Drivers for Uber and Lyft won a key victory in their yearslong campaign to secure traditional unemployment insurance on Tuesday, when a federal judge in New York ruled that the state must promptly begin paying them benefits.
The ruling was prompted by a lawsuit filed in late May by drivers and an advocacy group called the New York Taxi Workers Alliance, who argued that the state was taking months to pay unemployed drivers while typically processing benefits for other workers in two to three weeks.
In her ruling, Judge LaShann DeArcy Hall cited “an avoidable and inexcusable delay in the payment of unemployment insurance” to drivers.
According to the ruling, the state Department of Labor has seven days to convene and train a “work group” of several dozen staff members who will identify backlogged claims by drivers who have sought “reconsideration” after being told that they were ineligible, and take the necessary steps to pay them promptly. The state has 45 days to resolve this backlog.
Going forward, the Department of Labor must run weekly queries to identify eligible claims by drivers who are currently denied prompt payment of their benefits so they can receive them quickly.
The ruling was a preliminary injunction, meaning the court was sufficiently persuaded by the drivers’ arguments and the urgency of the situation to require the state to issue payments while the case is being litigated. The state can appeal the preliminary injunction to a higher court, and the court’s decision at the end of the trial could also reverse the preliminary decision, though that is unlikely.
A spokesman for Gov. Andrew M. Cuomo did not immediately respond to a request for comment, nor did representatives of Uber and Lyft.
The issue has become especially urgent during the pandemic, as thousands of drivers saw their incomes collapse.
In late March, Congress passed the so-called Pandemic Unemployment Assistance program to replace income for workers like contractors, who don’t qualify for traditional unemployment benefits. New York State and the ride-hailing companies have encouraged drivers to apply for this assistance.
But the new pandemic assistance program is typically far less generous than traditional insurance for full-time drivers, of which there are tens of thousands in New York. Previous rulings in the state had entitled drivers to traditional insurance.
A central question in the case is why Uber and Lyft, despite the state’s earlier rulings, have not handed over data on driver earnings that would make it possible for the state to process their benefits quickly.
The lawsuit contends that the state has failed to require Uber and Lyft to submit this information. Uber has previously said it cooperated with a data request from the state, though it is unclear if what was requested would allow the state to process benefits quickly. Lyft said in May that it was working with the state to provide data.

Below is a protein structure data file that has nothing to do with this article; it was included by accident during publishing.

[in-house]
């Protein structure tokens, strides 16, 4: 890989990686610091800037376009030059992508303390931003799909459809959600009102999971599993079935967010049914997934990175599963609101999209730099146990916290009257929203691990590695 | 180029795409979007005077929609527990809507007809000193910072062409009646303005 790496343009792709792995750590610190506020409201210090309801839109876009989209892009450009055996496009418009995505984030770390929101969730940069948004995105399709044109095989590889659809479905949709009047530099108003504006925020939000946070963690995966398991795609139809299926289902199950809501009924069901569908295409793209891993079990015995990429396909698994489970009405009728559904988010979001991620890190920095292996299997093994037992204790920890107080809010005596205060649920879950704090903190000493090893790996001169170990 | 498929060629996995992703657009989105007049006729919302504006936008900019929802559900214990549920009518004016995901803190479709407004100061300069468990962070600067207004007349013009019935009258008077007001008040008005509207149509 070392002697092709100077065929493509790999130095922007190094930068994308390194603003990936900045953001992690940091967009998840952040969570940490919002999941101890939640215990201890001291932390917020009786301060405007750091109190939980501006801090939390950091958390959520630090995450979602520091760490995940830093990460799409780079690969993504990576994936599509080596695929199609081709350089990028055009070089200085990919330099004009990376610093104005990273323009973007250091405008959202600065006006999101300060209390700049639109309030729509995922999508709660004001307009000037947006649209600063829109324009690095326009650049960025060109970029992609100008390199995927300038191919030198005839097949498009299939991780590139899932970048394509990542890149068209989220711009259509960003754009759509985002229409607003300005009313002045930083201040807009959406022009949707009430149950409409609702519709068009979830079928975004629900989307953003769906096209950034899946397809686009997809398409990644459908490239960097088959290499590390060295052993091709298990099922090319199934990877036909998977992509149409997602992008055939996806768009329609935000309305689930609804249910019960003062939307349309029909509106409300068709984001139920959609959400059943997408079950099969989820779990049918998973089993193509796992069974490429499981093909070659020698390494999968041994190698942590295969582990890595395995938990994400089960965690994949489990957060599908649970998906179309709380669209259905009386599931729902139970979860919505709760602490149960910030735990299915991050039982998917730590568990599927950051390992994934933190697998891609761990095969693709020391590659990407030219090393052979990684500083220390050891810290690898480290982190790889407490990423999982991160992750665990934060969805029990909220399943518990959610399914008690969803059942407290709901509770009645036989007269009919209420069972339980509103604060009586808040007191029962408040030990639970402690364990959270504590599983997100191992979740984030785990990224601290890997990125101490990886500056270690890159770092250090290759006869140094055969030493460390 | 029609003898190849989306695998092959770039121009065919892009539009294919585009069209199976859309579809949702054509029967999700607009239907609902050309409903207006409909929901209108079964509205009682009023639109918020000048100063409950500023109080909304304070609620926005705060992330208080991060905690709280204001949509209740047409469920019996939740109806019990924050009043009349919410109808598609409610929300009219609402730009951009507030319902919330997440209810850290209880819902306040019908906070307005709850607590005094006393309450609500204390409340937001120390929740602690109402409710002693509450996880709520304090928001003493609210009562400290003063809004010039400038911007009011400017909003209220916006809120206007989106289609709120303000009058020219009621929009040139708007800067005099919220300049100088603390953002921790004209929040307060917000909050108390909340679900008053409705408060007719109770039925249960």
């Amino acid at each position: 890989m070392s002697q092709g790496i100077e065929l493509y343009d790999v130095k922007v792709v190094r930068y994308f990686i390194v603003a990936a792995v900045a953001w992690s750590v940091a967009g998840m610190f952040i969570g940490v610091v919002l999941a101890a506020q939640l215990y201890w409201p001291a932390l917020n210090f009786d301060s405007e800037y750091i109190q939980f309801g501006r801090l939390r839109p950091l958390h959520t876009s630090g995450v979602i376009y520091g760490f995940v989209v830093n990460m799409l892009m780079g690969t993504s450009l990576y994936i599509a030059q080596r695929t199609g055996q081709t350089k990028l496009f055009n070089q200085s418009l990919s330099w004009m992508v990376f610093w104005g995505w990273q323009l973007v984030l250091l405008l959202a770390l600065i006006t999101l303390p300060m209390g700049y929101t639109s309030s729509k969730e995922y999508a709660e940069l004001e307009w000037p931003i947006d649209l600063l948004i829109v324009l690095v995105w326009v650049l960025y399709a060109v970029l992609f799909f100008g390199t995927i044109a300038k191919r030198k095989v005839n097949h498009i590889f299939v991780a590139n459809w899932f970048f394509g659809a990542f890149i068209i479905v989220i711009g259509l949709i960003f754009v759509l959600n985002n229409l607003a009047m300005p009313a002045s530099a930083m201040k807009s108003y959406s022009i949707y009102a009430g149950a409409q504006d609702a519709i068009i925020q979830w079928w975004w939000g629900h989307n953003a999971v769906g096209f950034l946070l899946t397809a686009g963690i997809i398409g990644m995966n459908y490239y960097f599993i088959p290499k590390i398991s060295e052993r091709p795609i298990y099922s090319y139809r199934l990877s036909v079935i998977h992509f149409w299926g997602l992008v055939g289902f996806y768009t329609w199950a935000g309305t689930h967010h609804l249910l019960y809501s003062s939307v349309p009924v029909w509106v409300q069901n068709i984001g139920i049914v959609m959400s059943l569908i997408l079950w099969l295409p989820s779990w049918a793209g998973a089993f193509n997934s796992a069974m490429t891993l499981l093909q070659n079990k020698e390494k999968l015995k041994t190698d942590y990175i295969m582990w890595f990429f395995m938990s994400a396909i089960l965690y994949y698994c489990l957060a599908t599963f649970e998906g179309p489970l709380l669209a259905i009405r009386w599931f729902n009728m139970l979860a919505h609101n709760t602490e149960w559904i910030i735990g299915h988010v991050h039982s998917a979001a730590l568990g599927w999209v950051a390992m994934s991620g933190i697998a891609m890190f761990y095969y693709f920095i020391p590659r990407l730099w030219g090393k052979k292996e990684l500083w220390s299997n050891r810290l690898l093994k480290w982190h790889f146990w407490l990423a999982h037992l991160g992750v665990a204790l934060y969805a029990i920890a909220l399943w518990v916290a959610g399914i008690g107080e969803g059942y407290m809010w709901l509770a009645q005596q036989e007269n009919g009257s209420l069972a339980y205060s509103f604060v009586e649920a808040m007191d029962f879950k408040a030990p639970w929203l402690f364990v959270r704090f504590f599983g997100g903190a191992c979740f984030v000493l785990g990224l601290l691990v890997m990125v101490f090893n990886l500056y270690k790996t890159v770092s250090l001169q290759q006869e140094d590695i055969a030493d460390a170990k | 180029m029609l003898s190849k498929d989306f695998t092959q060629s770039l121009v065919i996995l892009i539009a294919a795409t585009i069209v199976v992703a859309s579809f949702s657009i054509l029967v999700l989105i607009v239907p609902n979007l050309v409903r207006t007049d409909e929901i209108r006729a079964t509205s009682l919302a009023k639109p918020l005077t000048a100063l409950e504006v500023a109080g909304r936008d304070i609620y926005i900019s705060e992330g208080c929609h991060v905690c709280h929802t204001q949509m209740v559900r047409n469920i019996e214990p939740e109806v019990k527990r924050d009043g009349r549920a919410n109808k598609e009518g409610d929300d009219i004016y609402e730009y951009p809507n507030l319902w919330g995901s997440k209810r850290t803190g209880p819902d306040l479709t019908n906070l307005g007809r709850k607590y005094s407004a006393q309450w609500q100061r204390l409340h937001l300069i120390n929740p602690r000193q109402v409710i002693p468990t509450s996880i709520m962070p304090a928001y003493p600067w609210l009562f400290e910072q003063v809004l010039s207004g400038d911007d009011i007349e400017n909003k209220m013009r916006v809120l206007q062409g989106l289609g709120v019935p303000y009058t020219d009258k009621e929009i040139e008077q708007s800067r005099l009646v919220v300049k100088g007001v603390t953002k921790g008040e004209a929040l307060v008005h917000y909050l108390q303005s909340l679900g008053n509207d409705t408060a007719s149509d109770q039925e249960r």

Without the earnings data that employers typically provide the state’s Department of Labor, drivers receive a statement saying that they have no earnings on file regarding their work for Uber and Lyft, forcing them into a bureaucratic process to demonstrate their eligibility for traditional benefits that can last months.
During court proceedings, a lawyer for the state accused Uber and Lyft of playing “games” to prevent the Department of Labor from being able to obtain the relevant earnings information through an audit. He said the companies did this by initially fighting determinations of unemployment eligibility, then withdrawing their appeals, which prevented a final determination that could be used to prompt an audit.
Judge DeArcy Hall, said it appeared that if the data “is categorically made unavailable by the gamesmanship of the company, that it is incumbent upon the Department of Labor to use all the tools in its tool kit to ensure that unemployment insurance benefits are nonetheless paid.”
She said later that the department “has allowed itself to be lead by the leash” of companies like Uber and Lyft, but added that “my determination on this issue is in no way a condemnation of the Department of Labor” whose culpability remains to be litigated.
The lawsuit says the state’s failure to pay drivers’ unemployment benefits promptly violates the federal Social Security Act, which requires states to pay unemployment benefits “with the greatest promptness that is administratively feasible.”
Judge DeArcy Hall appeared to endorse this argument, saying that “there seems to be a systemic failure with respect to the payment, the prompt payment and determination of unemployment insurance benefits with respect to those workers who were seeking unemployment benefits as a result of work performed” for the ride-hailing companies.